In addition to a discussion of LGBT history exhibits around the country, the book offers an overview of the history of same-sex love and desire in the United States from the colonial period to the present.

We can’t wait read this and hope this book becomes part of the classic collections of bookshelves across America.

More information can be found on the publisher’s website: https://rowman.com/ISBN/9780759123748.

Order a copy now and get a discount.  For the month of December, the press (Rowman Littlefield) is offering a 30% discount with the coupon code RLWEB3014.

Here’s what people are saying:

“Timely and well-crafted, Interpreting LGBT History at Museums and Historic Sites is a must-read not only for professionals working with collections in museums, archives, libraries, and other cultural heritage institutions, but also for anyone in the communities they seek to engage. Ferentinos provides a convincing rationale for why LGBT history and interpretation matters, as well as a clear framework for how it can – and should – be shared. Readers will find much to consider, reference, and, perhaps more importantly, apply.”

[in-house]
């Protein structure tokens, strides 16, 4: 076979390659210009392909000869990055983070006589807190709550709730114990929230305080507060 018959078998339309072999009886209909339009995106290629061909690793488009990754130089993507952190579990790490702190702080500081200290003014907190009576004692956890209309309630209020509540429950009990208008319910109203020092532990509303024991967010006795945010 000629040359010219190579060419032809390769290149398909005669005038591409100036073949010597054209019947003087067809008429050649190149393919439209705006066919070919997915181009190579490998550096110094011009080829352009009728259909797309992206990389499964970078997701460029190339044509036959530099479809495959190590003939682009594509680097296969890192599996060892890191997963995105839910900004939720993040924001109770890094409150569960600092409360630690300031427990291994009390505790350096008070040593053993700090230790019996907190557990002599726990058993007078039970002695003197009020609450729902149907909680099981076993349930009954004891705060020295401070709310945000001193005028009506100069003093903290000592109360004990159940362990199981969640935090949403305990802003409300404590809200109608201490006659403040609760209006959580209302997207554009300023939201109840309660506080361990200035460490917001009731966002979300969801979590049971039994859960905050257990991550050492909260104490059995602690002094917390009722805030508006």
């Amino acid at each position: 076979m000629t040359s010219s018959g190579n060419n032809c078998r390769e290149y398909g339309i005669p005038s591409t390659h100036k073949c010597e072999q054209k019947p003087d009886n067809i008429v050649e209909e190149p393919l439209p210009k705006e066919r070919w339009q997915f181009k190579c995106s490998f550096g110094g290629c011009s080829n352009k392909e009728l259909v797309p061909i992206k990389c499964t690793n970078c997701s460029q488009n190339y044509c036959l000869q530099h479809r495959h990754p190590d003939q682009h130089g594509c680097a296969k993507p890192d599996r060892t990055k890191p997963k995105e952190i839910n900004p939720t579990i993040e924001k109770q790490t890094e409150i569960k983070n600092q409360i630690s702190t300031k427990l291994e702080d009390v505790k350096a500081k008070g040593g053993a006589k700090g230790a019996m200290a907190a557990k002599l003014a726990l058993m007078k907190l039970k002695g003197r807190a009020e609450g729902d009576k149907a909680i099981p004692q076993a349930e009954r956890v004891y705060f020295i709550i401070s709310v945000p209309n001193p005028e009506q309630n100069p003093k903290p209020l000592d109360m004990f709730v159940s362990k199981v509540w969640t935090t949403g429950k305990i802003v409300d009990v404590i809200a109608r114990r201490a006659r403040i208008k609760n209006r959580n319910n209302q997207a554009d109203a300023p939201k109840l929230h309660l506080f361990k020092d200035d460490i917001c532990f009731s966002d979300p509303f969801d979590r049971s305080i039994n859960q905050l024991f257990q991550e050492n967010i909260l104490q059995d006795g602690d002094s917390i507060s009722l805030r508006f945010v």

— Wesley J. Chenault, Curator, “Unspoken Past: Atlanta’s Lesbian and Gay History”

“This groundbreaking work thoughtfully documents seminal projects in the interpretation of LGBT history and also lights a path forward for those committed to a more inclusive approach to public history.”

— Bill Adair, co-author, Letting Go? Sharing Historical Authority in a User-Generated World

“This book has something for everyone interested in history, museums, and historic site interpretation. The historical overview should be required reading for all who think they know the history of the United States. Curators, historic site managers, archivists, and librarians, among others, will discover many ways to challenge any preconceived ideas of the lives documented and interpreted in their collections or at their sites. Equally important, they will find myriad resources to answer their questions in this well-written and provocative volume.”
— Barbara J. Howe, historian and associate professor emerita, West Virginia University